Fare increases show Coalition on wrong track

IN the Coalition agreement signed by the Tories and Lib Dems, David Cameron and Nick Clegg said they were both "committed to fair pricing for rail travel".

A little over six months later, a wave of fare hikes means that pledge has been well and truly broken.

Once a cost-effective way to get to work or to journey to different parts of the city, county or country, train travel is fast becoming a luxury.

The price rises introduced this week mean that commuters are being forced to fork out up to a fifth of their salary for the privilege of travelling by rail.

And what do passengers get for their money? A poor quality service blighted by overcrowding, delays and complicated rules and restrictions on travel.

Meanwhile, the private rail companies stuff their pockets at our expense, with no guarantee that the money raised by these fare increases will be ploughed back into improvements.

Our politicians have long claimed to be determined to steer us away from the car and on to public transport.

Allowing operators to bring in above-inflation fare rises – on buses as well as trains – seems an odd way to achieve that, although perhaps they are banking on the equally scandalous increase in petrol prices to deter many of us from getting back behind the wheel.

Also worth considering is the impact these fare increases will have on the economy.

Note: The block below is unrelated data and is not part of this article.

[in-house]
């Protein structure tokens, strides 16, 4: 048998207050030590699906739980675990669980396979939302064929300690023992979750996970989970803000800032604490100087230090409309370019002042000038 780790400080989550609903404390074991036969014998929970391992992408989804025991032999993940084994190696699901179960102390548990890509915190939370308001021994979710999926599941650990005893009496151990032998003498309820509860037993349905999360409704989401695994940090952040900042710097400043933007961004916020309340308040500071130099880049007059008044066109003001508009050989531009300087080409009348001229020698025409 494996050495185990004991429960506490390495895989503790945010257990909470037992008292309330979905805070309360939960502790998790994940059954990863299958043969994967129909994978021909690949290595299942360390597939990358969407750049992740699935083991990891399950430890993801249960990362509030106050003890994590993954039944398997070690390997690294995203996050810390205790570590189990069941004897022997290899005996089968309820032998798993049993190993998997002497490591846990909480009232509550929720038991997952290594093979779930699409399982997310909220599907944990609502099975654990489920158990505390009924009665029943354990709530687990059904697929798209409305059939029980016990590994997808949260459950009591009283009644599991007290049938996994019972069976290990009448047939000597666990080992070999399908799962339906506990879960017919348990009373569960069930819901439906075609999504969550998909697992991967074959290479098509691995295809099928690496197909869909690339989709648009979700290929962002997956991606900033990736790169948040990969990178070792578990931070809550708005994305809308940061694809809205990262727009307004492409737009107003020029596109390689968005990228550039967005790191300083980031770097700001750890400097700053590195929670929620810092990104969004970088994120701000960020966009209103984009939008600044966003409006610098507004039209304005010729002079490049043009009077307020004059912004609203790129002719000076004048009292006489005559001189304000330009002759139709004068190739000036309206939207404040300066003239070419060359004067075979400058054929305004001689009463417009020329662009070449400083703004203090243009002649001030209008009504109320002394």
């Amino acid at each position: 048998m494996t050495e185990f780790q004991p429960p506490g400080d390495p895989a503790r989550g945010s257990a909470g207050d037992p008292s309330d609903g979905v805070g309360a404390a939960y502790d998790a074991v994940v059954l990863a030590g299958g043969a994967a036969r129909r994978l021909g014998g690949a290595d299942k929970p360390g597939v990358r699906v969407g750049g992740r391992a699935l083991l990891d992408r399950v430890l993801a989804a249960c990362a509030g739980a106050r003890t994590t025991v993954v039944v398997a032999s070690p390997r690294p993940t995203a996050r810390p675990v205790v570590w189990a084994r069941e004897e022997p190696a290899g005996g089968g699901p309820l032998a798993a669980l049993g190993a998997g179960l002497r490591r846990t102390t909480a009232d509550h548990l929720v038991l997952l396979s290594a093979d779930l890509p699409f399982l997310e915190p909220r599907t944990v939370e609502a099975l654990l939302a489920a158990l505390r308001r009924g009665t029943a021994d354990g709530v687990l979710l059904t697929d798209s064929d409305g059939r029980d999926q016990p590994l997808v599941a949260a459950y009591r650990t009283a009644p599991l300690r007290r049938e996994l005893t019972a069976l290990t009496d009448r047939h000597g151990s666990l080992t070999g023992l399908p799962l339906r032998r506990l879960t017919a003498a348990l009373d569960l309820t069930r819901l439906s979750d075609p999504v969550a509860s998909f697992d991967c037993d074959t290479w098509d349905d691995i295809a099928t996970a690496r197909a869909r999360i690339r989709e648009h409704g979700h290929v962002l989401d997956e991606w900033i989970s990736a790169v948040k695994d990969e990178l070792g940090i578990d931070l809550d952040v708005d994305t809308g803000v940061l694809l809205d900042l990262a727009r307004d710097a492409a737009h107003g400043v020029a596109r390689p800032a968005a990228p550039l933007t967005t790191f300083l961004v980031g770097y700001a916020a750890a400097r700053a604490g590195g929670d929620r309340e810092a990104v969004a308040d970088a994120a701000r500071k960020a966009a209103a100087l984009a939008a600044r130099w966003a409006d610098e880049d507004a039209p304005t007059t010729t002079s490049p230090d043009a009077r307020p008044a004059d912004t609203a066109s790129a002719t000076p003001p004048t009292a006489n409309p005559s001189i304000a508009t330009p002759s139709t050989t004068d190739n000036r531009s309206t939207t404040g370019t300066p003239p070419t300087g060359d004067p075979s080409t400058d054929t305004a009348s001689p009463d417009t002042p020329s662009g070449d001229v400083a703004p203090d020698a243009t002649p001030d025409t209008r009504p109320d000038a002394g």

At a time when the Government should be doing all it can to encourage industry to generate the cash that will drive the country out of the doldrums it is apparently quite content to see workers hit harder than they have ever been hit before.

At the start of what we hoped would be a year of recovery, making it more expensive for people to get to work seems a peculiar way to kickstart the economy.

Costly office

THERE is no question that the office of Lord Mayor is one that commands deep respect.

The holder acts as a civic figurehead for Leeds, fulfilling duties that may be overwhelmingly ceremonial but are important nonetheless.

However, with figures showing that the position has cost the city more than 1.5m over the last five years, it is perhaps time to look more carefully at the expense incurred.

There is no suggestion that we should ditch the role or the proud traditions that go with it.

But in straitened times – and with stringent funding cuts

looming – it is only right that every area of local spending is subject to close scrutiny.

Cabby travels

GOOD luck to the trio of amateur cabbies taking a taxi to Australia.

Their journey will take them to the icy Arctic and through the searing heat of the Middle East.

How typical of taxi drivers to take the long way round.

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